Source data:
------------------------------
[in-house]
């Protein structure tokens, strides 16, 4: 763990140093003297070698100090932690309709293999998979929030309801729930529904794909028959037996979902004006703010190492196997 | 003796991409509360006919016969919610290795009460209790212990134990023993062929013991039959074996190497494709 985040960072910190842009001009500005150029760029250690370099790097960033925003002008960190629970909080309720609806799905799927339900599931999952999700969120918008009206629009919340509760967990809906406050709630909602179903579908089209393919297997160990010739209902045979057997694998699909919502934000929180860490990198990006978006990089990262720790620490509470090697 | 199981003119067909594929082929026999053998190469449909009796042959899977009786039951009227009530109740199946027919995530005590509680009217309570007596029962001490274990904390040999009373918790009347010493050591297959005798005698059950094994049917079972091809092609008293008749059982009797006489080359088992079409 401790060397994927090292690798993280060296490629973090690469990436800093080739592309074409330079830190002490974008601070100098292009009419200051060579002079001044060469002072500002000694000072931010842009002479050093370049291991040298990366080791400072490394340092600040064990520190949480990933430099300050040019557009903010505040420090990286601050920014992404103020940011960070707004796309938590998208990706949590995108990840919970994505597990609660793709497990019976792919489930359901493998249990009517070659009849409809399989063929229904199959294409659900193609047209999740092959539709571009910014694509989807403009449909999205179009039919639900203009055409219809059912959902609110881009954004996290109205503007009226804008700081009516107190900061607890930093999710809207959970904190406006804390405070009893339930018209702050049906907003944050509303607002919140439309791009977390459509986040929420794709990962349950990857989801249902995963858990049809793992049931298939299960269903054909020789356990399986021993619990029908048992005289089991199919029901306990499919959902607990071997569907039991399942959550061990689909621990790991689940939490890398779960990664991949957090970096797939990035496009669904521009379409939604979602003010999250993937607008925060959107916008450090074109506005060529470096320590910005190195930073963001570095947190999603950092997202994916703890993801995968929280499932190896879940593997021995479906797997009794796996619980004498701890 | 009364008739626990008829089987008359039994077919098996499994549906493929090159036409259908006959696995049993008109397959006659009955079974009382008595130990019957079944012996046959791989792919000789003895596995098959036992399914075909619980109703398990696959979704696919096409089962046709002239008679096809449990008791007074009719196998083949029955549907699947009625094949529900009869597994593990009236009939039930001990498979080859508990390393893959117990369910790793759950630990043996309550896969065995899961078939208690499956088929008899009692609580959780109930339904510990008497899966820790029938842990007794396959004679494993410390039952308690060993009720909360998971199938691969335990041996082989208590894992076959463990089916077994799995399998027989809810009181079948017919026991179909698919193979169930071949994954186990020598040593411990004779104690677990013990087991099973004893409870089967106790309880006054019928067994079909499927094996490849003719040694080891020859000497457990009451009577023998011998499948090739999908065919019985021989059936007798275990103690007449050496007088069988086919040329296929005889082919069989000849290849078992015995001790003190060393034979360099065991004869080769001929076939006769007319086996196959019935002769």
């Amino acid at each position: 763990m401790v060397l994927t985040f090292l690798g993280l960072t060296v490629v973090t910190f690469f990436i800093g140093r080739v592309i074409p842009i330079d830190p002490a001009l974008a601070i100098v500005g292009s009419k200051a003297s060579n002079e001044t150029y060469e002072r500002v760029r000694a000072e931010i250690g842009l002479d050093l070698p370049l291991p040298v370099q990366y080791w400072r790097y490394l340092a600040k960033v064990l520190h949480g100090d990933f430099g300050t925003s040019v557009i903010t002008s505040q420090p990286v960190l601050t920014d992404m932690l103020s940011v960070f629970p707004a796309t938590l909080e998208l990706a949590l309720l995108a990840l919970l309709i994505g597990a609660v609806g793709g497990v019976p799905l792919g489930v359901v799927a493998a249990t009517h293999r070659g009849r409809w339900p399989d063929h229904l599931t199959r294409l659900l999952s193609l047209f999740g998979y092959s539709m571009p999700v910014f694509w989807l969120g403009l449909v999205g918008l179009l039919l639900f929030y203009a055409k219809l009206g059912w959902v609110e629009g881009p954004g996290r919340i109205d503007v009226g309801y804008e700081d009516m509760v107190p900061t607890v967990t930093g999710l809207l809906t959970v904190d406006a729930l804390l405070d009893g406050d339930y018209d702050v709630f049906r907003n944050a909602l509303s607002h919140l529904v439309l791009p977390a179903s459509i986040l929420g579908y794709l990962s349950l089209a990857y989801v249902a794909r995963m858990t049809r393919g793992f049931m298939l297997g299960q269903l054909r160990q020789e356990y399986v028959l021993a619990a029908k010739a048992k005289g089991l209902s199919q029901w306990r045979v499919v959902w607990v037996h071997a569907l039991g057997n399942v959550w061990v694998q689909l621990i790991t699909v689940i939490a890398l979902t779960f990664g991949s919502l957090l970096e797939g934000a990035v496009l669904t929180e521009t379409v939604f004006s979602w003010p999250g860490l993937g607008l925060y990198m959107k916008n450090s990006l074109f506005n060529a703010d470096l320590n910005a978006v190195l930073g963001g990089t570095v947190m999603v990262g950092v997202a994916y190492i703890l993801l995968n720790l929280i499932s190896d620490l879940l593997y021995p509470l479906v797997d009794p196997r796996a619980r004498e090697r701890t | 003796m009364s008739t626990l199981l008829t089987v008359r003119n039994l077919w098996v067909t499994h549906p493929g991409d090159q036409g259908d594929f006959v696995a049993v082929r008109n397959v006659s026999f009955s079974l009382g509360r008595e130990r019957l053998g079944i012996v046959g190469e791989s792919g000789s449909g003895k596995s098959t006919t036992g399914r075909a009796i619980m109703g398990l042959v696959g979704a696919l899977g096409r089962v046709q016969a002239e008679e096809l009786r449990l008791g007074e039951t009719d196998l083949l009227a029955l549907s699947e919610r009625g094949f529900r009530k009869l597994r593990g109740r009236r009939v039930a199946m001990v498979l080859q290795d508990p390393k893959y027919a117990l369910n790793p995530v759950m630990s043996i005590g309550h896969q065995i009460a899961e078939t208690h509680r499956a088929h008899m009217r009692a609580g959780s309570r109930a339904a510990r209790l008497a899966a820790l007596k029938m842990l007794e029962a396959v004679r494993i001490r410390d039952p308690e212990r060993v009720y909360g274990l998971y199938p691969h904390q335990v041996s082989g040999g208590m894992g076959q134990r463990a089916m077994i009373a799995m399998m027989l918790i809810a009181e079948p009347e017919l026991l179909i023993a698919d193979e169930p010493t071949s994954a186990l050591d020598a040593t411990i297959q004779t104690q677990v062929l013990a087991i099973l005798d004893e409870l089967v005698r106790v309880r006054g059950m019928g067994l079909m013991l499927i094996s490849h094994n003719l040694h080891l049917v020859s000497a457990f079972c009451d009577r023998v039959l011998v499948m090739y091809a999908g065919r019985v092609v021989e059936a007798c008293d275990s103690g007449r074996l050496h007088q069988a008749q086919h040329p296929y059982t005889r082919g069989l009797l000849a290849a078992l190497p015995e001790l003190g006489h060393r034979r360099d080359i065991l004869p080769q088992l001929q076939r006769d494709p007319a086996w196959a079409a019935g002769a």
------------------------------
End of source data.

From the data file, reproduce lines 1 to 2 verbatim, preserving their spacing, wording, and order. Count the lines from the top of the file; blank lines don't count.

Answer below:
[in-house]
């Protein structure tokens, strides 16, 4: 763990140093003297070698100090932690309709293999998979929030309801729930529904794909028959037996979902004006703010190492196997 | 003796991409509360006919016969919610290795009460209790212990134990023993062929013991039959074996190497494709 985040960072910190842009001009500005150029760029250690370099790097960033925003002008960190629970909080309720609806799905799927339900599931999952999700969120918008009206629009919340509760967990809906406050709630909602179903579908089209393919297997160990010739209902045979057997694998699909919502934000929180860490990198990006978006990089990262720790620490509470090697 | 199981003119067909594929082929026999053998190469449909009796042959899977009786039951009227009530109740199946027919995530005590509680009217309570007596029962001490274990904390040999009373918790009347010493050591297959005798005698059950094994049917079972091809092609008293008749059982009797006489080359088992079409 401790060397994927090292690798993280060296490629973090690469990436800093080739592309074409330079830190002490974008601070100098292009009419200051060579002079001044060469002072500002000694000072931010842009002479050093370049291991040298990366080791400072490394340092600040064990520190949480990933430099300050040019557009903010505040420090990286601050920014992404103020940011960070707004796309938590998208990706949590995108990840919970994505597990609660793709497990019976792919489930359901493998249990009517070659009849409809399989063929229904199959294409659900193609047209999740092959539709571009910014694509989807403009449909999205179009039919639900203009055409219809059912959902609110881009954004996290109205503007009226804008700081009516107190900061607890930093999710809207959970904190406006804390405070009893339930018209702050049906907003944050509303607002919140439309791009977390459509986040929420794709990962349950990857989801249902995963858990049809793992049931298939299960269903054909020789356990399986021993619990029908048992005289089991199919029901306990499919959902607990071997569907039991399942959550061990689909621990790991689940939490890398779960990664991949957090970096797939990035496009669904521009379409939604979602003010999250993937607008925060959107916008450090074109506005060529470096320590910005190195930073963001570095947190999603950092997202994916703890993801995968929280499932190896879940593997021995479906797997009794796996619980004498701890 | 009364008739626990008829089987008359039994077919098996499994549906493929090159036409259908006959696995049993008109397959006659009955079974009382008595130990019957079944012996046959791989792919000789003895596995098959036992399914075909619980109703398990696959979704696919096409089962046709002239008679096809449990008791007074009719196998083949029955549907699947009625094949529900009869597994593990009236009939039930001990498979080859508990390393893959117990369910790793759950630990043996309550896969065995899961078939208690499956088929008899009692609580959780109930339904510990008497899966820790029938842990007794396959004679494993410390039952308690060993009720909360998971199938691969335990041996082989208590894992076959463990089916077994799995399998027989809810009181079948017919026991179909698919193979169930071949994954186990020598040593411990004779104690677990013990087991099973004893409870089967106790309880006054019928067994079909499927094996490849003719040694080891020859000497457990009451009577023998011998499948090739999908065919019985021989059936007798275990103690007449050496007088069988086919040329296929005889082919069989000849290849078992015995001790003190060393034979360099065991004869080769001929076939006769007319086996196959019935002769």